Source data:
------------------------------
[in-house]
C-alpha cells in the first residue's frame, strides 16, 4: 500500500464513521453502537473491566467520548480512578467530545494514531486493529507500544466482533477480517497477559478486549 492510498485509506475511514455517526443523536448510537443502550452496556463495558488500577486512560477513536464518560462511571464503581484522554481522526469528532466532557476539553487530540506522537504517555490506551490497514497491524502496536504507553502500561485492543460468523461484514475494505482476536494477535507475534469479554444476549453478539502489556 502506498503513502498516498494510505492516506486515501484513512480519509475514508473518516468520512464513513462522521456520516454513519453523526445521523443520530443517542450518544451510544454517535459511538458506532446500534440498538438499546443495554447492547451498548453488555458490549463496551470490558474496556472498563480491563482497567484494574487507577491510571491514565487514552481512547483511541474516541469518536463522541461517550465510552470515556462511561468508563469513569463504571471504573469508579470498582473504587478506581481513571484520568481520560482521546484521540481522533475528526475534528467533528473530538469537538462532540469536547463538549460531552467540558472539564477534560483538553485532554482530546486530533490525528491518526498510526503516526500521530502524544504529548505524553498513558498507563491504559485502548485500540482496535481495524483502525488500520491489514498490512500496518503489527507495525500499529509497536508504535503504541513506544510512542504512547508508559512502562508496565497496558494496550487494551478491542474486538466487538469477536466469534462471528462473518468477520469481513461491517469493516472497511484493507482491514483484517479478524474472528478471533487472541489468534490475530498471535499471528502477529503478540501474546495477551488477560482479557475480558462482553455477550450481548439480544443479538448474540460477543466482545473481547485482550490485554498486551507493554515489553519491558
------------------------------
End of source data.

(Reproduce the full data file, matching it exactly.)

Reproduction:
[in-house]
C-alpha cells in the first residue's frame, strides 16, 4: 500500500464513521453502537473491566467520548480512578467530545494514531486493529507500544466482533477480517497477559478486549 492510498485509506475511514455517526443523536448510537443502550452496556463495558488500577486512560477513536464518560462511571464503581484522554481522526469528532466532557476539553487530540506522537504517555490506551490497514497491524502496536504507553502500561485492543460468523461484514475494505482476536494477535507475534469479554444476549453478539502489556 502506498503513502498516498494510505492516506486515501484513512480519509475514508473518516468520512464513513462522521456520516454513519453523526445521523443520530443517542450518544451510544454517535459511538458506532446500534440498538438499546443495554447492547451498548453488555458490549463496551470490558474496556472498563480491563482497567484494574487507577491510571491514565487514552481512547483511541474516541469518536463522541461517550465510552470515556462511561468508563469513569463504571471504573469508579470498582473504587478506581481513571484520568481520560482521546484521540481522533475528526475534528467533528473530538469537538462532540469536547463538549460531552467540558472539564477534560483538553485532554482530546486530533490525528491518526498510526503516526500521530502524544504529548505524553498513558498507563491504559485502548485500540482496535481495524483502525488500520491489514498490512500496518503489527507495525500499529509497536508504535503504541513506544510512542504512547508508559512502562508496565497496558494496550487494551478491542474486538466487538469477536466469534462471528462473518468477520469481513461491517469493516472497511484493507482491514483484517479478524474472528478471533487472541489468534490475530498471535499471528502477529503478540501474546495477551488477560482479557475480558462482553455477550450481548439480544443479538448474540460477543466482545473481547485482550490485554498486551507493554515489553519491558